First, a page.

Duncan Welsh, from Fife in Scotland, is a previous serving soldier. He served in the Royal Logistics Corps and served in Afghanistan. He has recently decided to re-enlist to join either the Royal Engineers or the Adjutant General's Corps but has been rejected for a small fracture to his big toe from playing a charity football match in support of Help For Heroes, almost 6 years ago.
During his attendance at the army selection centre at Glencorse, he passed with flying colours and was told that he was the top applicant on the course.
However, he received a letter detailing that his army application could go no further. He was informed that he could stand a chance of suffering from osteoporosis, which typically occurs from age 50+, which came as a surprise considering his past service and current fitness levels. Duncan attends the gym 5 times a week, likes walking, tabbing and he still plays football.
The medical JSP 950 standards state in the Musculoskeletal section applicable to Duncan’s case that ‘For those with normal function and with no deformity, a period of at least 12 months must have elapsed since the fracture before selection.’ This states that Duncan’s old foot injury, almost 6 times that of the minimum healing time, should be redundant.
Duncan believes that his career would be over by the time he was 50 anyway and that the small fracture doesn’t affect him in any way or form. Even the civilian Capita doctor told Duncan that there were no clear issues regrading his foot.
Duncan stated, ‘I'm extremely fit and capable. I feel they are looking at a sheet of paper rather than realising the potential in each candidate. I have managed, with the help of army officers, to get this escalated to a full Colonel. I feel this is extremely unfair and I feel for all the other lads who have been rejected.’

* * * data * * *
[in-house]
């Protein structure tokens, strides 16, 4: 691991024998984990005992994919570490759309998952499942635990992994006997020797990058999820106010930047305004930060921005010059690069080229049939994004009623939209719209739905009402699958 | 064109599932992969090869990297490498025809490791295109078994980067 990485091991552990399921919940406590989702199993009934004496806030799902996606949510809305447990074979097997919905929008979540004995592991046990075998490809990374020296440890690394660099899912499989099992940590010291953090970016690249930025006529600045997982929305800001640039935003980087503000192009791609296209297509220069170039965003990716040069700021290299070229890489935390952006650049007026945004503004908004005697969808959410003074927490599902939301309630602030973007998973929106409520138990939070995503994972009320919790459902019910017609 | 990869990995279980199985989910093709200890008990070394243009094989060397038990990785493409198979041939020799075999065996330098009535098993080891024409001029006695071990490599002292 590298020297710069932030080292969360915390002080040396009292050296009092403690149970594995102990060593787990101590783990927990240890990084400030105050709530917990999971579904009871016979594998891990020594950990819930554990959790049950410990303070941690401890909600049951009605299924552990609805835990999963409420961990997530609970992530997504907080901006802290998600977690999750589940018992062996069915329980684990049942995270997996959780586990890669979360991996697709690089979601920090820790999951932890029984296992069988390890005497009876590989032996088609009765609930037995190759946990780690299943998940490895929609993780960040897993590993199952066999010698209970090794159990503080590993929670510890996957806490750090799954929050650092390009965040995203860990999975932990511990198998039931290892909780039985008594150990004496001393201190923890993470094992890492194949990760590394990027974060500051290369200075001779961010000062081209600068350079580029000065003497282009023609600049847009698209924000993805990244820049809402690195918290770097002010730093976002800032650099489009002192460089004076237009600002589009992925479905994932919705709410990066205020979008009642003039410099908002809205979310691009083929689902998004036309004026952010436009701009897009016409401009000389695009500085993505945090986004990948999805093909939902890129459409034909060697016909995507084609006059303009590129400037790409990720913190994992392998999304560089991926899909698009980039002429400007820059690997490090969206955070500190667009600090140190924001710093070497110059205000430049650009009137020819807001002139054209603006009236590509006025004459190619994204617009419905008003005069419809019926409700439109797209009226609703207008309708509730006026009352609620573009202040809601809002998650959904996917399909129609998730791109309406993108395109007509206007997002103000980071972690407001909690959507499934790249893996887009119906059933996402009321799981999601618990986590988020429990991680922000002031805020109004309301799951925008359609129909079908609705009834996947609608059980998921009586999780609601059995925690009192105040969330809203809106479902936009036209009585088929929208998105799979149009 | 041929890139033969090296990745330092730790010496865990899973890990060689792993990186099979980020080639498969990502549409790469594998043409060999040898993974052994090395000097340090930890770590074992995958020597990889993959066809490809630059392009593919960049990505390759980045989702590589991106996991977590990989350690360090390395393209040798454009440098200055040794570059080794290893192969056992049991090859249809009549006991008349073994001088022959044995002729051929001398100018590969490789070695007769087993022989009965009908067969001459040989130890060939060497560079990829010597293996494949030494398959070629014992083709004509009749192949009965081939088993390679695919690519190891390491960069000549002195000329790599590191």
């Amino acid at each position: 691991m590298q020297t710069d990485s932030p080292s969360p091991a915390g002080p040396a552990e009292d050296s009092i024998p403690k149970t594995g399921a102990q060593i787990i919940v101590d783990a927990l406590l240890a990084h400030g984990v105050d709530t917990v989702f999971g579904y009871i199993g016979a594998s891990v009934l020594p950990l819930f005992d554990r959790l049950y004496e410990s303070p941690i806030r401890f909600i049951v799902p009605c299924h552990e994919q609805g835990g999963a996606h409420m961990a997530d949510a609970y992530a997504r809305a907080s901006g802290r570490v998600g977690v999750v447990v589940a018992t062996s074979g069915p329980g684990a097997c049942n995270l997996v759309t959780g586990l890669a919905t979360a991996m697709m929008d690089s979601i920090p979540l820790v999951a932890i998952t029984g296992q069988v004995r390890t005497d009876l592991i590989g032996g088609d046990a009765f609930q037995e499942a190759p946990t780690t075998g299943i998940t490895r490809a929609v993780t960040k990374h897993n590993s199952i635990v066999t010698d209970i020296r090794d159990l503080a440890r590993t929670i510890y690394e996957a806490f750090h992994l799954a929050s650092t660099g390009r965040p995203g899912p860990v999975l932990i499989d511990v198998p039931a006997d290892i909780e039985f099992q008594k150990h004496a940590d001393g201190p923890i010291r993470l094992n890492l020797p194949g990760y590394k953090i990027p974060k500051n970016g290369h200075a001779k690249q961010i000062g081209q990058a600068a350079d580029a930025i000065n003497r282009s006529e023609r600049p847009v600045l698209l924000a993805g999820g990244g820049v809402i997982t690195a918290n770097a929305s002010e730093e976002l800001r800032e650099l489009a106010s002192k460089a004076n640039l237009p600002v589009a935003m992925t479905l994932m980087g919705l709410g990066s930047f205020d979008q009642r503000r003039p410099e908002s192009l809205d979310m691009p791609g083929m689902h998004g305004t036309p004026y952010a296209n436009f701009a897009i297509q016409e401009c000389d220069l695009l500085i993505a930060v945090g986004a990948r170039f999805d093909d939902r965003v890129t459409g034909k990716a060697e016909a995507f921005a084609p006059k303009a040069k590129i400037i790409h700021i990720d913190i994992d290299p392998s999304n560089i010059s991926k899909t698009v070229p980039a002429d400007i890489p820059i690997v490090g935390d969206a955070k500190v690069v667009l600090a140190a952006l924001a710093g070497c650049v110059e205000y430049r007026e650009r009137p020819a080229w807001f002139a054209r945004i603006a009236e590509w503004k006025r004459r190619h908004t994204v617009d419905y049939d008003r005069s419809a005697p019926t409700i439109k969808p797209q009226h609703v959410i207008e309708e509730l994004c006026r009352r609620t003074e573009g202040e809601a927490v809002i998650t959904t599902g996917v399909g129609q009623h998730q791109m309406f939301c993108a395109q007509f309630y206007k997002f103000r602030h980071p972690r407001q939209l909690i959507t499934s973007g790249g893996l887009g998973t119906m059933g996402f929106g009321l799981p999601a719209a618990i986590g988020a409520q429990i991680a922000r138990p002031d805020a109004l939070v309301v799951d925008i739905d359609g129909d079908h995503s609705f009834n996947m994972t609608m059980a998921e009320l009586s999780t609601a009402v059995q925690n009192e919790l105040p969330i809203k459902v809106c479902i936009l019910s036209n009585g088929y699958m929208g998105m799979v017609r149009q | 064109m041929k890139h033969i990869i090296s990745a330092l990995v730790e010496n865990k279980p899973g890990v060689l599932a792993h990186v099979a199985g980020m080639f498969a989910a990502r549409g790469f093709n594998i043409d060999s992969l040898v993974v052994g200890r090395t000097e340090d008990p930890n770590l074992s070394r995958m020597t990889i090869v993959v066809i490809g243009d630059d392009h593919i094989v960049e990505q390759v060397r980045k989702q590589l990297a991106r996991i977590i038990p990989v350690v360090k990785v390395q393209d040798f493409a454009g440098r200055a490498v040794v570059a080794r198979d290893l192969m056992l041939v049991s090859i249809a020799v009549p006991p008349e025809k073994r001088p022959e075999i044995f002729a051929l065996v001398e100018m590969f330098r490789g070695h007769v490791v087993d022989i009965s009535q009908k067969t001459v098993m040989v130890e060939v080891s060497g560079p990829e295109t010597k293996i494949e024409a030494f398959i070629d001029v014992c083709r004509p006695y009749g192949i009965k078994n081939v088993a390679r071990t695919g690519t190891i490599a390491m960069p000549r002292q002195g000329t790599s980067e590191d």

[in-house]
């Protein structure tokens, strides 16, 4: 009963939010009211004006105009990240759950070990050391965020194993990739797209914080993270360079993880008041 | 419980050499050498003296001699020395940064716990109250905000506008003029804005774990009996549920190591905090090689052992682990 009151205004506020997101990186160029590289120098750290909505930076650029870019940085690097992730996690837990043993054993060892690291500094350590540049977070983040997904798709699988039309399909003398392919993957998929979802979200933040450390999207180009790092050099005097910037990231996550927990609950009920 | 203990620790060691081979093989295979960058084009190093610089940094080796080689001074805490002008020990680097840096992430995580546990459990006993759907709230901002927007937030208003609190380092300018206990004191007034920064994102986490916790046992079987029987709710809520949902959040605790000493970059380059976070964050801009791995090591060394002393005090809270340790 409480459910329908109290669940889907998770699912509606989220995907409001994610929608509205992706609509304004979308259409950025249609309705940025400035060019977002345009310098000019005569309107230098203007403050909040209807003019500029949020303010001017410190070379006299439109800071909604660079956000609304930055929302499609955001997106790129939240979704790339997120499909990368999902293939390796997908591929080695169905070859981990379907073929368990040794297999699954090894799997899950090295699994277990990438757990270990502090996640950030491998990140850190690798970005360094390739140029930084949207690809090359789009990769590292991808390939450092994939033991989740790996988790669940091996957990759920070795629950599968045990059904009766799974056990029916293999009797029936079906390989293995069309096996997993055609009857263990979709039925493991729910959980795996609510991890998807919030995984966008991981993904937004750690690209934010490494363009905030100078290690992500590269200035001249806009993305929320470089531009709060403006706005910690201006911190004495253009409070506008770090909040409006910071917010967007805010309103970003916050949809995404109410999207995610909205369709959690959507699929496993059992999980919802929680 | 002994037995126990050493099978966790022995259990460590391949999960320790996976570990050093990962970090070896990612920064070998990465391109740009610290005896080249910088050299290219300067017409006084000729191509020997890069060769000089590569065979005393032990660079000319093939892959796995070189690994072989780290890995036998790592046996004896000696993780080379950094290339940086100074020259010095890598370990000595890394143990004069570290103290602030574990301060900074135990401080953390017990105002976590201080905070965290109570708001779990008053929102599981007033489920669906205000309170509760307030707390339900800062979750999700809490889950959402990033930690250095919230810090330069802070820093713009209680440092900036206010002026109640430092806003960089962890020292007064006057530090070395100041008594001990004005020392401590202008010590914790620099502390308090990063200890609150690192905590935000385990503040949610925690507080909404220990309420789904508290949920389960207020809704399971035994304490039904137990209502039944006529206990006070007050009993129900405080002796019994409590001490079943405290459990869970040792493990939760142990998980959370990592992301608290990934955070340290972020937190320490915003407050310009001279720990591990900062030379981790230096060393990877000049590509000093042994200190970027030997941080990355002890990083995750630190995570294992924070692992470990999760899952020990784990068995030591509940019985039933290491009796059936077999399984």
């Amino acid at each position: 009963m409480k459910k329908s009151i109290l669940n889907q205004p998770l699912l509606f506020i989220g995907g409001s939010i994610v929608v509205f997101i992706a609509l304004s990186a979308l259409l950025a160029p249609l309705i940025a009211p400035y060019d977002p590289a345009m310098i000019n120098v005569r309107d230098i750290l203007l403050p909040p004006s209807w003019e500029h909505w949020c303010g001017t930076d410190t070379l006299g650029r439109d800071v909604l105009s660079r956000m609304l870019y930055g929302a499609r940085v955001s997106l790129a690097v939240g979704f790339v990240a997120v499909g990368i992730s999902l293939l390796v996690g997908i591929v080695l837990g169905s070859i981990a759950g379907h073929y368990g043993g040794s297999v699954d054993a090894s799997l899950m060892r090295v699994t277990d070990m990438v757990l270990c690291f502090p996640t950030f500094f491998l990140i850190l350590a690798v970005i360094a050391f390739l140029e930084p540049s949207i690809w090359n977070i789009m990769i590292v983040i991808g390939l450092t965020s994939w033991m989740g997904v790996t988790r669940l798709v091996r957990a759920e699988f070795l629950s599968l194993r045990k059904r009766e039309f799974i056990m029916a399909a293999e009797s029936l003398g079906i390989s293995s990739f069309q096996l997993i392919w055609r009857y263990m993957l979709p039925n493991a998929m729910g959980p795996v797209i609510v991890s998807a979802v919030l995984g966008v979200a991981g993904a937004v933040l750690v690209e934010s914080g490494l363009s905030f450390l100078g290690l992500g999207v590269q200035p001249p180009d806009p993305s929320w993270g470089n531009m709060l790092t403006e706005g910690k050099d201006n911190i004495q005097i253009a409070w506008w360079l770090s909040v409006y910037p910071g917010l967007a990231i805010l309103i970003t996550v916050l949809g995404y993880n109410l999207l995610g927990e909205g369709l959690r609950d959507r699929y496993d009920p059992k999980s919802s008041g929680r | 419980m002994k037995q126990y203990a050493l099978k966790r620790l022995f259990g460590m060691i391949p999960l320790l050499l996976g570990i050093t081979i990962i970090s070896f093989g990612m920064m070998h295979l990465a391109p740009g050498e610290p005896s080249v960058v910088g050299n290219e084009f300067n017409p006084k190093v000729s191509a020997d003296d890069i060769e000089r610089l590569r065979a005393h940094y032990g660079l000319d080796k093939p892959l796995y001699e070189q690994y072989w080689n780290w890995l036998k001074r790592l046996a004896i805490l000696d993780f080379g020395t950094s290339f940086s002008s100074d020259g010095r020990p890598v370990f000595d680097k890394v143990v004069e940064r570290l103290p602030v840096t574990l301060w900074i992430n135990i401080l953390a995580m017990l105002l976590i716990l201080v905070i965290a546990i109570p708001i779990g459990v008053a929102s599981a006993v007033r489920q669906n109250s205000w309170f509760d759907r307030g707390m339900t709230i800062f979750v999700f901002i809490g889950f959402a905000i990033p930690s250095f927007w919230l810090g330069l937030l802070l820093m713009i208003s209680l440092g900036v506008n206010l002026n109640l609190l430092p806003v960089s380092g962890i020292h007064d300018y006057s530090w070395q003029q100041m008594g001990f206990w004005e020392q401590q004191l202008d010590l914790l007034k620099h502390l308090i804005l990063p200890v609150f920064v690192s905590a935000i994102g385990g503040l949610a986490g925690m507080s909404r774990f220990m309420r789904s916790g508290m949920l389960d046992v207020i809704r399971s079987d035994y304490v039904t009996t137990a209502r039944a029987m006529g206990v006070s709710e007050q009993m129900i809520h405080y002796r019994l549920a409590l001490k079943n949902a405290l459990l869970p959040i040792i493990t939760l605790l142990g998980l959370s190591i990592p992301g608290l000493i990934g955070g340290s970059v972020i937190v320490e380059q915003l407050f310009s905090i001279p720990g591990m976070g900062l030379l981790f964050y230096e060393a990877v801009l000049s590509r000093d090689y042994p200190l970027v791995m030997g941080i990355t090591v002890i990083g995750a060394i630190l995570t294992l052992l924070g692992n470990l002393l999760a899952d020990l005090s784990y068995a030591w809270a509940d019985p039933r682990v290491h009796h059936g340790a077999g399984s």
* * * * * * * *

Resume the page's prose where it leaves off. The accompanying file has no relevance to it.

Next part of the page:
This comes at a time when almost every infantry battalion is under strength and the civilian recruitment company, Capita, is coming under intense scrutiny from MPs for not being able to bridge the army personnel recruitment gap. The Army’s overall troop strength dropped for an eighth year in a row, party to do with blanket bans on manageable medical conditions.
Duncan and many others in his position have joined a campaign called Right To Fight which aims to change the armed forces medical policy to make ‘the medical standards fairer, more accessible and realistic whereby each recruit is judged on their personal attributes, life experience and the ability to operate effectively.
When asked about the campaign, Duncan stated ‘I was really happy to learn about Right to Fight as I feel better knowing I'm not alone in my struggle. I am able to relate to others who also want the rules changed.’
The founder of the Right To Fight campaign, a recruit rejected from the Special Forces for a food allergy, stated ‘Too many people come to us after being rejected from the army with manageable medical conditions. If Duncan can manage his old foot injury and prove so by being given a chance to complete infantry training again, then all the better for him and for the army. People like Duncan, who are super keen, ready and fit, are the solution to the continuing recruitment crisis’.